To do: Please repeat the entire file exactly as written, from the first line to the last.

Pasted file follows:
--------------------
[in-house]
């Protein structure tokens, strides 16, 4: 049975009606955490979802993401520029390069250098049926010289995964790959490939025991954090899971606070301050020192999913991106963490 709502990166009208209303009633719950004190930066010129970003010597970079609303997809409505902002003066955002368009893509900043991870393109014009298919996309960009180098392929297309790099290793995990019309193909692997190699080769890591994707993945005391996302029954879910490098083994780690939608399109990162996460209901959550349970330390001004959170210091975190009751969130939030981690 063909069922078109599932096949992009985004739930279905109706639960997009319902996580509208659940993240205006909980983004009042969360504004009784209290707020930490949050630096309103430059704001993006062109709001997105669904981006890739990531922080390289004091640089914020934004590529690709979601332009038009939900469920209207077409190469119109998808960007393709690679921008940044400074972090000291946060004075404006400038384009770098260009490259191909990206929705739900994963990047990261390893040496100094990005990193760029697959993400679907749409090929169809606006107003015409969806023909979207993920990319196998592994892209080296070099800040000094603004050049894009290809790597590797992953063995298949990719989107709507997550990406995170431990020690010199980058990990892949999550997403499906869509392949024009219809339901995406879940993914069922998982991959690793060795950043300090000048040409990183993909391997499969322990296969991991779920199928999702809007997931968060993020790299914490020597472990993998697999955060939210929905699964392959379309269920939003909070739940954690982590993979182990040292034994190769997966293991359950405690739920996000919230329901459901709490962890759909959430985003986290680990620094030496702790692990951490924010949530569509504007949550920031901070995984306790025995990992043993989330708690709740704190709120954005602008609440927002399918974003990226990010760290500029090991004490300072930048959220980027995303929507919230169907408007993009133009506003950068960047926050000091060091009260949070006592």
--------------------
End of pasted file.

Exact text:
[in-house]
């Protein structure tokens, strides 16, 4: 049975009606955490979802993401520029390069250098049926010289995964790959490939025991954090899971606070301050020192999913991106963490 709502990166009208209303009633719950004190930066010129970003010597970079609303997809409505902002003066955002368009893509900043991870393109014009298919996309960009180098392929297309790099290793995990019309193909692997190699080769890591994707993945005391996302029954879910490098083994780690939608399109990162996460209901959550349970330390001004959170210091975190009751969130939030981690 063909069922078109599932096949992009985004739930279905109706639960997009319902996580509208659940993240205006909980983004009042969360504004009784209290707020930490949050630096309103430059704001993006062109709001997105669904981006890739990531922080390289004091640089914020934004590529690709979601332009038009939900469920209207077409190469119109998808960007393709690679921008940044400074972090000291946060004075404006400038384009770098260009490259191909990206929705739900994963990047990261390893040496100094990005990193760029697959993400679907749409090929169809606006107003015409969806023909979207993920990319196998592994892209080296070099800040000094603004050049894009290809790597590797992953063995298949990719989107709507997550990406995170431990020690010199980058990990892949999550997403499906869509392949024009219809339901995406879940993914069922998982991959690793060795950043300090000048040409990183993909391997499969322990296969991991779920199928999702809007997931968060993020790299914490020597472990993998697999955060939210929905699964392959379309269920939003909070739940954690982590993979182990040292034994190769997966293991359950405690739920996000919230329901459901709490962890759909959430985003986290680990620094030496702790692990951490924010949530569509504007949550920031901070995984306790025995990992043993989330708690709740704190709120954005602008609440927002399918974003990226990010760290500029090991004490300072930048959220980027995303929507919230169907408007993009133009506003950068960047926050000091060091009260949070006592």